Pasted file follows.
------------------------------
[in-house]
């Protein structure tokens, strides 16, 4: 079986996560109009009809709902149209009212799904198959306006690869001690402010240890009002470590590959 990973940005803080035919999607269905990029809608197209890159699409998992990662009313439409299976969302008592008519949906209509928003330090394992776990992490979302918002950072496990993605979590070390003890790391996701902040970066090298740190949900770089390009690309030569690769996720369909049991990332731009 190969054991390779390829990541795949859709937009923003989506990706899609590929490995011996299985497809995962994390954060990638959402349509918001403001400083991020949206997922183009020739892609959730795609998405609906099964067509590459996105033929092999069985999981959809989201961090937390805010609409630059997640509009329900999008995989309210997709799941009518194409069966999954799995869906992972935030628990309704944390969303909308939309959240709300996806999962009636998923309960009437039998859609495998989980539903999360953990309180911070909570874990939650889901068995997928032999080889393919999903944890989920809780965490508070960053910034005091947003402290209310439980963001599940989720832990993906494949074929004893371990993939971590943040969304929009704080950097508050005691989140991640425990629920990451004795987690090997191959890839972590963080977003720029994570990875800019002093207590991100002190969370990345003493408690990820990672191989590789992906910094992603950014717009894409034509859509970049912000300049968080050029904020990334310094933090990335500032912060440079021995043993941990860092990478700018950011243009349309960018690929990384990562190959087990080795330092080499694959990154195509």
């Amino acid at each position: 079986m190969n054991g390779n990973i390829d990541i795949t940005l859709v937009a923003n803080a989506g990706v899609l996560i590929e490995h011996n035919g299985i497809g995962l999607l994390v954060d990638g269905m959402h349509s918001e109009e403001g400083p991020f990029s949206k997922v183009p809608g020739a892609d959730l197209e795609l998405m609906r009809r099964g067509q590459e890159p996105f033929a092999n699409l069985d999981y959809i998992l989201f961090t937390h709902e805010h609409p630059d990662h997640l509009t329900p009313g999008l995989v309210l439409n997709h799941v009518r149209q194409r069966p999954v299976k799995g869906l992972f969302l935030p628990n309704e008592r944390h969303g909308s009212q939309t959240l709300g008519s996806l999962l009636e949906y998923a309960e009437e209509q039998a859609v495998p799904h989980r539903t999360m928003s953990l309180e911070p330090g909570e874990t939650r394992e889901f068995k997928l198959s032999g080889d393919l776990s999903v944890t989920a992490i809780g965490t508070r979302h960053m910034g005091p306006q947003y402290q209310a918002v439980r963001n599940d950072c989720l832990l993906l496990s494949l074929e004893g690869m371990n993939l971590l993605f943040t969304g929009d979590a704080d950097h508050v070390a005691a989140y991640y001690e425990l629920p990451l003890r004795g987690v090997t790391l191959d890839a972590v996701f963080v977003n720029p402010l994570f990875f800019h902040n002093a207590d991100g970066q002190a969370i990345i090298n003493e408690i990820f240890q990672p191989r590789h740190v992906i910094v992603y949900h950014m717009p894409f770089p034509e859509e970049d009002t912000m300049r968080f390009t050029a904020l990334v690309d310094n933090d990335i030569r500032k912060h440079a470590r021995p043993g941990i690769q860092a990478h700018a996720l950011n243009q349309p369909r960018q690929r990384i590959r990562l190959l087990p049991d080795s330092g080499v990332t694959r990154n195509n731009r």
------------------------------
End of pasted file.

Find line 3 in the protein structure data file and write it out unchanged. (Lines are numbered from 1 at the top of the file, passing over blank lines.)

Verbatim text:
């Amino acid at each position: 079986m190969n054991g390779n990973i390829d990541i795949t940005l859709v937009a923003n803080a989506g990706v899609l996560i590929e490995h011996n035919g299985i497809g995962l999607l994390v954060d990638g269905m959402h349509s918001e109009e403001g400083p991020f990029s949206k997922v183009p809608g020739a892609d959730l197209e795609l998405m609906r009809r099964g067509q590459e890159p996105f033929a092999n699409l069985d999981y959809i998992l989201f961090t937390h709902e805010h609409p630059d990662h997640l509009t329900p009313g999008l995989v309210l439409n997709h799941v009518r149209q194409r069966p999954v299976k799995g869906l992972f969302l935030p628990n309704e008592r944390h969303g909308s009212q939309t959240l709300g008519s996806l999962l009636e949906y998923a309960e009437e209509q039998a859609v495998p799904h989980r539903t999360m928003s953990l309180e911070p330090g909570e874990t939650r394992e889901f068995k997928l198959s032999g080889d393919l776990s999903v944890t989920a992490i809780g965490t508070r979302h960053m910034g005091p306006q947003y402290q209310a918002v439980r963001n599940d950072c989720l832990l993906l496990s494949l074929e004893g690869m371990n993939l971590l993605f943040t969304g929009d979590a704080d950097h508050v070390a005691a989140y991640y001690e425990l629920p990451l003890r004795g987690v090997t790391l191959d890839a972590v996701f963080v977003n720029p402010l994570f990875f800019h902040n002093a207590d991100g970066q002190a969370i990345i090298n003493e408690i990820f240890q990672p191989r590789h740190v992906i910094v992603y949900h950014m717009p894409f770089p034509e859509e970049d009002t912000m300049r968080f390009t050029a904020l990334v690309d310094n933090d990335i030569r500032k912060h440079a470590r021995p043993g941990i690769q860092a990478h700018a996720l950011n243009q349309p369909r960018q690929r990384i590959r990562l190959l087990p049991d080795s330092g080499v990332t694959r990154n195509n731009r």